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How we’ve been exploring the geospatial sector

Tue Nov 20, 2018
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As part of our project Open geospatial data and technology in the UK, we’ve been engaging with different communities around geospatial data to broaden our understanding of the sector and to set our work in context

Geospatial data is data about a place, and most data has a ‘location element’ to it – everything happens somewhere and can be mapped with geographic coordinates. Geospatial data can be used in many different ways – it can help us to calculate transport routes, support town or identify areas most at risk of flooding.

Researching user needs

Discovering what users need is the springboard for our research, and we’ve been gathering user needs through workshops, surveys and interviews.

In February 2018, in collaboration with a cross-government team, we organised and ran four workshops with geospatial data users. These highlighted a range of issues around UK geospatial data, including issues that relate to how the Ordnance Survey (OS) is currently publishing and licensing its MasterMap product. A clear message was the need for sustainable access to data, through reducing the friction around technical and legal issues – which in turn would lead to increased innovation. Read our paper ‘What geospatial data intermediaries and users need.

We also spoke to a range of innovative geospatial startups, software developers, risk management specialists, and geospatial consultants about their experience using geospatial data. The key user needs were that there should be: more user-friendly licensing tools; better standards around data quality and discoverability; and more consistent data publishing practice particularly in local and central government.

Geo events, meetings and forums

ODI technical consultant Deborah Yates presented at an Open Geospatial Consortium (OGC) event in September, outlining the ODI’s geospatial project, describing how the team is exploring the evolution of geospatial data and developing prototypes and guidance.

The OGC event also gave us an opportunity to meet more of the geospatial community, and learn more about OGC current and future projects, including its innovation programme, which includes looking at interoperability challenges, and its citizen science experiment which aims to engage millions of global citizens in collecting one billion data points across areas such as air and water quality, pollution and human health.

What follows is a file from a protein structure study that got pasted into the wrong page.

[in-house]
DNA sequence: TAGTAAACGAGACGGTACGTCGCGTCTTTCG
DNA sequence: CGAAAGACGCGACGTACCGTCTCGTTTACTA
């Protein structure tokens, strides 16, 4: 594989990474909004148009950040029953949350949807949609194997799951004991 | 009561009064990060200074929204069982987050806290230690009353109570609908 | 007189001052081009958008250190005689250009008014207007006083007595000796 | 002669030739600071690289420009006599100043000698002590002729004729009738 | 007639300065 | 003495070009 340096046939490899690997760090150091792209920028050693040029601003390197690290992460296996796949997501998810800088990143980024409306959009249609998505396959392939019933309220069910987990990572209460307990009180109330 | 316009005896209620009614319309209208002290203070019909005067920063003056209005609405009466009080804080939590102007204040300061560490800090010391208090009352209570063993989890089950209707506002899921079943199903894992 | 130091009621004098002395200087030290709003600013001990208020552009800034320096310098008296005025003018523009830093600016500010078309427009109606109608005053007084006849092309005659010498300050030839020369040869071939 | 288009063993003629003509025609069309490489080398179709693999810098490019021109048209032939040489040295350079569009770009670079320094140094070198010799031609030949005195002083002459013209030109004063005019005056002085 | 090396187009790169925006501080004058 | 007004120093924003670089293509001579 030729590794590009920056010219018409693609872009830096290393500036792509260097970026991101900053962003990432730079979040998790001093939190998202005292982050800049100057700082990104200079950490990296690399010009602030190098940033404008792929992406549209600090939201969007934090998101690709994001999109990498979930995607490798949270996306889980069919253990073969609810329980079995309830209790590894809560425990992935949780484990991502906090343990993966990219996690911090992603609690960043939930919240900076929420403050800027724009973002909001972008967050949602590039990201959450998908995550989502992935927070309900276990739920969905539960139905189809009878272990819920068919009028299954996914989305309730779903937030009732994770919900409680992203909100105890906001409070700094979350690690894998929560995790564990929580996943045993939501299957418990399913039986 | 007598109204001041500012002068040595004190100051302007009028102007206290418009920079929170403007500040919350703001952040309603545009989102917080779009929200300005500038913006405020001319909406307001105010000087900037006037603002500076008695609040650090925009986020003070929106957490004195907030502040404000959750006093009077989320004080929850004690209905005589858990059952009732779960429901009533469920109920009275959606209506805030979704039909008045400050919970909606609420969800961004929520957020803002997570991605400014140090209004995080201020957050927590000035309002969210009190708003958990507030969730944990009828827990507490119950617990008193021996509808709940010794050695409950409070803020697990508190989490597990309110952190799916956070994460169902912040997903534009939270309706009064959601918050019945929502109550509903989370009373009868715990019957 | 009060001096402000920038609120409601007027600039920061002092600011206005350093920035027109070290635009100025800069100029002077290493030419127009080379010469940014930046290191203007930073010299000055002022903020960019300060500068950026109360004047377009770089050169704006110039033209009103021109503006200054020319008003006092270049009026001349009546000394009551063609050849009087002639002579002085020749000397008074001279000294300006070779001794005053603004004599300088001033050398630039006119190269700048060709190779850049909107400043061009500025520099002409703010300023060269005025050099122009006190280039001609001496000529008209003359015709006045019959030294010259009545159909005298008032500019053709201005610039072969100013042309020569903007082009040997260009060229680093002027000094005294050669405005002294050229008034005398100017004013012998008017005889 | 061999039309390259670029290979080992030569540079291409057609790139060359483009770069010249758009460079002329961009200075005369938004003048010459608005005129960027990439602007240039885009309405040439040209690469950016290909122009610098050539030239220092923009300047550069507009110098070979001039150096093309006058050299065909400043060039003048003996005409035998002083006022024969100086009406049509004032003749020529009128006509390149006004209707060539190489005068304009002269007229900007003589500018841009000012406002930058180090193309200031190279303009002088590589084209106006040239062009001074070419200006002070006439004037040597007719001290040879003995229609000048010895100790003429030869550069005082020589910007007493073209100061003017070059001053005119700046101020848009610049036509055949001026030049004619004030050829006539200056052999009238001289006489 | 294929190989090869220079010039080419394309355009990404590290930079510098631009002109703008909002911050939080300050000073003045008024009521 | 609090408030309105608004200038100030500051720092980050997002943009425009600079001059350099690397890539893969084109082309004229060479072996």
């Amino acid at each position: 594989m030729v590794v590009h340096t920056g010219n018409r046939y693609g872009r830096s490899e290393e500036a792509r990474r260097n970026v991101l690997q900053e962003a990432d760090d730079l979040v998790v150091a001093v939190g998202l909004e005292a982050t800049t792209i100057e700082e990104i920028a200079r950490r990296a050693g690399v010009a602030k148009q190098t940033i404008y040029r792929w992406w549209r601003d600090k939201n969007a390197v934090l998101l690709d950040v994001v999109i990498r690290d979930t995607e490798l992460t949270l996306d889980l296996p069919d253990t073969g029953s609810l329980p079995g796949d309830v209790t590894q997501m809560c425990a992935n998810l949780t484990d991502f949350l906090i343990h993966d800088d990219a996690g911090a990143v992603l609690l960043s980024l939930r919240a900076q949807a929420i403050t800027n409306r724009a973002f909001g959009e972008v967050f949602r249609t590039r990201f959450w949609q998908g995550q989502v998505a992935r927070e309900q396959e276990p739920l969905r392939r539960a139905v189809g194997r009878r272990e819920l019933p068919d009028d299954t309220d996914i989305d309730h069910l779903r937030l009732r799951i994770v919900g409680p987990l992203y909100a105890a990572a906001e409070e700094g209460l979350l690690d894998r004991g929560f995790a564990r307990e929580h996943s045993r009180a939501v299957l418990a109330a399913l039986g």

We also attending several geospatial events where we were able to glean information about the latest cutting-edge data capture technologies: from low-flying drones to intelligent bicycle lights. We also gained useful insights into other stakeholders’ views – from the UK government, through to research institutions and private sector – on all things geospatial.

Geospatial events

At Geo Business 2018 we heard from project teams using data-capture technologies such as terrestrial laser scanning, imaging total stations, drones, satellites and airborne LiDAR (Light Detection And Ranging).

The Internet of Things (IoT) intelligent bicycle presentation by Philip McAleese of See.Sense described a novel data capturing technique: bicycle lights including sensors which detect road issues, monitor cycling routes, and share anonymised data to help improve services.

UK Government Head of Geography David Wood discussed growing the geo community in the UK, professional outreach, and embedding geography into the policymaking cycle.

Mark Enzer, Chair of the Digital Framework Task Group, discussed data for the public good and the concept of the ‘national digital twin’ – a digital model of the national infrastructure which will aim to monitor our infrastructure in realtime, and to simulate the impacts of possible events, eg natural disasters, or a new train line.

Geospatial Commission Chief Executive William Priest discussed how GPS and mapping data are fast becoming central parts of our daily lives, which rely on access to geospatial data – a ‘fundamental building block of digital economy’. He posed the question of whether we are able to keep up these changes, and to handle the related privacy and regulatory issues.